Achilles Tendon Pain 101January 25, 2019 | by By Chris Perrey, Fortius Physiotherapist
Heel pain is one of the most common types of pain seen in Sports Medicine. Of the most common diagnoses of heel pain in adults is Achilles tendinopathy (named after the Greek warrior Achilles who had but one weakness to his invincibility – his “Achilles Heel”).
In this article we’ll cover the “who, what, why” of this common injury and some suggested steps to optimize your recovery.
Who is at risk of Achilles Tendinopathy?
There are a wide variety of athletes that are susceptible to Achilles Tendinopathy. Some of the most common include:
- Runners (e.g., sprinters, marathon runners or triathletes), or athletes who run in their sport (e.g., soccer players)
- Athletes who jump or land in their sport (e.g., volleyball, basketball, triple jump)
- Athletes who have quick change of direction in their sport (e.g., basketball, soccer, badminton)
- Hikers or anyone else performing ‘on-feet’ activities for long periods of time.
What is Achilles Tendinopathy?
Achilles tendinopathy literally means a disorder of the Achilles Tendon (you may also hear the terms Achilles tendinitis or tendinosis, which mean the same thing).
Tendinopathy is not a classic inflammatory condition. In a tendinopathy, the tendon’s internal structure changes, and in some circumstances the tendon may thicken. However, rarely does the tendon tear in Achilles Tendinopathy.
Pain can become intense, and is felt either mid-way along the tendon or sometimes on the heel itself. It can severely impact your ability to run, play sport, and even walk. Playing through pain will usually only make the condition worse.
Tendon pain is usually worse first thing in the morning, and when starting to exercise, but will often decrease as you ‘warm up’. As the condition develops however, pain may change and get worse during exercise, or even be present during the night.
Why does an athlete develop Achilles Tendinopathy?
There are a number of factors that can contribute to Achilles Tendon pain.
One of the most common is a change in your activity or sport routine, or what we call a change in ‘loading’. This includes changes such as:
- Increasing your running, volume or speed
- Returning to activity or competition after time off
- A change in playing surface (e.g., going from grass to turf)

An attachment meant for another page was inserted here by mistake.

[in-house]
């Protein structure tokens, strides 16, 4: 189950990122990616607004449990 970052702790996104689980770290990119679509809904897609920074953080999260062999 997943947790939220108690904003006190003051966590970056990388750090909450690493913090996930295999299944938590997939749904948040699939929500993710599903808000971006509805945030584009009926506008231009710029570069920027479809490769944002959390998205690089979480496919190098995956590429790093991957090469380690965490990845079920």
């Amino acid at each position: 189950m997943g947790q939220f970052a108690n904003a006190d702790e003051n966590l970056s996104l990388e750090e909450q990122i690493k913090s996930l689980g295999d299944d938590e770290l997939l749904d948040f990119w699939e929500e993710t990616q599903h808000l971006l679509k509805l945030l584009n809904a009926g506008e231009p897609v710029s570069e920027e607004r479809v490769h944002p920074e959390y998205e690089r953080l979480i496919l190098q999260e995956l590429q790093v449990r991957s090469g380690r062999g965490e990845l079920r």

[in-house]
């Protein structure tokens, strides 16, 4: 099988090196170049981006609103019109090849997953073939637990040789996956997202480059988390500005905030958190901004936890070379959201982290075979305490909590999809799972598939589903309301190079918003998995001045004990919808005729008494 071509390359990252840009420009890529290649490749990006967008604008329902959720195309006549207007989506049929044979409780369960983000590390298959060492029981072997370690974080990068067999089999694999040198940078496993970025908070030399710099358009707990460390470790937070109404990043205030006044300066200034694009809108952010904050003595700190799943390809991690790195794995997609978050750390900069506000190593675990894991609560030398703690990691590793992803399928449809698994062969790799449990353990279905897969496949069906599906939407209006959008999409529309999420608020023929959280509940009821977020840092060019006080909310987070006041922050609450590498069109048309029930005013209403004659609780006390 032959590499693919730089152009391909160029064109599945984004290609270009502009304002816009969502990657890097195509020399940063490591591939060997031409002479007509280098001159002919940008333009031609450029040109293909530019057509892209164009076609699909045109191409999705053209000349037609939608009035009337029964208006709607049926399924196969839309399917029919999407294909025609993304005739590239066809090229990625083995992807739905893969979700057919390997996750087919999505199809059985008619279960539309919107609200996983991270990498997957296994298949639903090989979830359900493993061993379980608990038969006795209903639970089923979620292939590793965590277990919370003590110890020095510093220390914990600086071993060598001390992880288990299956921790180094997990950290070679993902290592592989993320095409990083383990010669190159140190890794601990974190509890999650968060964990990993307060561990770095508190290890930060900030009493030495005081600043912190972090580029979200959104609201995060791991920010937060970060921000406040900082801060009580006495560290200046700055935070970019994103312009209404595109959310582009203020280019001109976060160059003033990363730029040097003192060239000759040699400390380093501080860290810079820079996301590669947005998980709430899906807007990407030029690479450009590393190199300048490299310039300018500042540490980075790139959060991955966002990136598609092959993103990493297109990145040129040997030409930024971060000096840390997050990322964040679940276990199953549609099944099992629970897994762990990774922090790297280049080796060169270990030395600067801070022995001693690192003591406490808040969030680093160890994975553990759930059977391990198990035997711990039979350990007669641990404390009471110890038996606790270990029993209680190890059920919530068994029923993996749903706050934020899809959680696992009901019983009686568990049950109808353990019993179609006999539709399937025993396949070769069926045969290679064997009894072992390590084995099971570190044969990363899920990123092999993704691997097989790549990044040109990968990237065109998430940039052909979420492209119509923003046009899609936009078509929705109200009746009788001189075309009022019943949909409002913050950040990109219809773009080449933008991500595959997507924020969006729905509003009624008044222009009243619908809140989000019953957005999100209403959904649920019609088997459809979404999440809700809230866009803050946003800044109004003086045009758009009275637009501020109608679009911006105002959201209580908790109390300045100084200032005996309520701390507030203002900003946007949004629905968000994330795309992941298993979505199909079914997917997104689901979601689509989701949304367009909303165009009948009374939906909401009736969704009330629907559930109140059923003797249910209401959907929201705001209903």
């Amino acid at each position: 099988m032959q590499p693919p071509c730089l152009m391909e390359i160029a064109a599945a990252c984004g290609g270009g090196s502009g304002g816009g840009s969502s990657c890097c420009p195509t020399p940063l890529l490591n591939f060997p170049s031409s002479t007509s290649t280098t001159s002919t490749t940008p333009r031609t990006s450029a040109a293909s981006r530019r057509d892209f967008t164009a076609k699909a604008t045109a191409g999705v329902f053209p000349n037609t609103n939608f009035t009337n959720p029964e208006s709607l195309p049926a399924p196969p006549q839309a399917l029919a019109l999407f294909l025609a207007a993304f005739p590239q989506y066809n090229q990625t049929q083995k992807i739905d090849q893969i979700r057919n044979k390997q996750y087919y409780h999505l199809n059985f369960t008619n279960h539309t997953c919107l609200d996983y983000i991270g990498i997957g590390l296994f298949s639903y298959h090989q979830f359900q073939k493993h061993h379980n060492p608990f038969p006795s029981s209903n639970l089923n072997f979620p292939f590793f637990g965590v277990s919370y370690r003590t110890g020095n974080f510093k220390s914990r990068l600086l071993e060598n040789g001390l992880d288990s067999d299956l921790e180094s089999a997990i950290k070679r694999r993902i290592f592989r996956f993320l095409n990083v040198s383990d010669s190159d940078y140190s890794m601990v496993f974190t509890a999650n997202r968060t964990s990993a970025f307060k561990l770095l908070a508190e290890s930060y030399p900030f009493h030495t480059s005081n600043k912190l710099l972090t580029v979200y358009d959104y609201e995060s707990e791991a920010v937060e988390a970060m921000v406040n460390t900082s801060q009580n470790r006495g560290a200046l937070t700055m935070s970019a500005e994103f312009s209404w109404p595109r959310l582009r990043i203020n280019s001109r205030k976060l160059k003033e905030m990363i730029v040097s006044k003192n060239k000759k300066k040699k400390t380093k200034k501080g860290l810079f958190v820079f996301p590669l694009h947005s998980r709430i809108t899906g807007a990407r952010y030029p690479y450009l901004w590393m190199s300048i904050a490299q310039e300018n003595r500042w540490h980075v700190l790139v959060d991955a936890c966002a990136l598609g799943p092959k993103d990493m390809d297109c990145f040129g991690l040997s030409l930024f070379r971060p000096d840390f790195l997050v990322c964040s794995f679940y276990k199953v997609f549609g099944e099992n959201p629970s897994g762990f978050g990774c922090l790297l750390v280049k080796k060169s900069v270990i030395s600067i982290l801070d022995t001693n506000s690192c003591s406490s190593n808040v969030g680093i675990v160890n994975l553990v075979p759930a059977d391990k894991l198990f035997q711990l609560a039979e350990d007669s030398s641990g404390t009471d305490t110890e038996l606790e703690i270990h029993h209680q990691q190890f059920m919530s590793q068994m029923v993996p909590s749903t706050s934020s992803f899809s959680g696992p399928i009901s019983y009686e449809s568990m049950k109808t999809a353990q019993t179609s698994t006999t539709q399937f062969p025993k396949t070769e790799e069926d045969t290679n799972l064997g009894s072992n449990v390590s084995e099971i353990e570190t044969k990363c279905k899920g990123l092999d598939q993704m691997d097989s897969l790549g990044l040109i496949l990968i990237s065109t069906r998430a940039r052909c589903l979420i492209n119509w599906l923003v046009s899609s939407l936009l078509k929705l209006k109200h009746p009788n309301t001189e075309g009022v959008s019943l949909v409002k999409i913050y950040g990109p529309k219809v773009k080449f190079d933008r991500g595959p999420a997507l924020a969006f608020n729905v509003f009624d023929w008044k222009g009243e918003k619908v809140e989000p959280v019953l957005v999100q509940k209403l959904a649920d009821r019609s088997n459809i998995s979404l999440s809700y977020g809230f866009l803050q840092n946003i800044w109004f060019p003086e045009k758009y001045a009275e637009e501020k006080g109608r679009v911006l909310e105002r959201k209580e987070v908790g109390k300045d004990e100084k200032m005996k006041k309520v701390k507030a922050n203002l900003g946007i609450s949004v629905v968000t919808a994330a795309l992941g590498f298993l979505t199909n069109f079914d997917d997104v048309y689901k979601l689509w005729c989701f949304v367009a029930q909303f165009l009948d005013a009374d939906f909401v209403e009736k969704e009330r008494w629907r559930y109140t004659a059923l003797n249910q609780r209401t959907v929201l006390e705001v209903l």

- Change in footwear (particularly in running or playing footwear, including when the shoe presses on the tendon).
Some other risk factors include:
- Biomechanics (how you run or move, and how the rest of your body is working)
- Previous injuries elsewhere in the body
- Previous tendon pain
- Age — tendinopathies are statistically more common in 40+ age group.
What are the steps for recovery?
In suspected tendinopathy, the first step is accurate diagnosis. We recommend seeing your Physiotherapist, as it can usually be diagnosed in the clinic, without the need for imaging or expensive testing. They can also help rule out other causes, and can assess if you require a change to your current activities to prevent further degeneration of the tendon.
Sometimes you may be referred to your GP or a Sports Physician for further clarification, to rule out other causes, or to help with medications.
2. PAIN & LOAD MANAGEMENT
Your Physiotherapist will put together a recovery plan based on the severity of the injury. Recovery from a tendinopathy can be slow, from weeks to months. Generally the longer the tendon pain has been present, the more difficult it is to settle. Most tendinopathies do not respond well to rest alone. In the early management phase, your Physiotherapist will build out a multi-phase ‘load management’ plan to keep you moving. This should start with a short period of rest or modified activity to manage pain. They will also start you on some exercises designed to decrease your pain levels.
Once your pain levels start to decrease, you should be introduced to more strengthening exercises, as well as exercises to return to using the tendon like a ‘spring’. Your Physiotherapist can help to determine when you can return to sport, which can sometimes be early in the rehab process.
Your physiotherapist can also help with a longer-term maintenance program to help you reduce the risk of re-injury.
At Fortius, our physiotherapists work in an integrated team with strength & conditioning coaches, biomechanists, massage therapists, chiropractors and others. Together, we can create a well-rounded treatment plan to address any other factors that are contributing to the injury, such as strength deficits, analysis of running mechanics, or mobility needs.
Visit our website to learn more about Sports Physiotherapy at Fortius, or to book your initial appointment.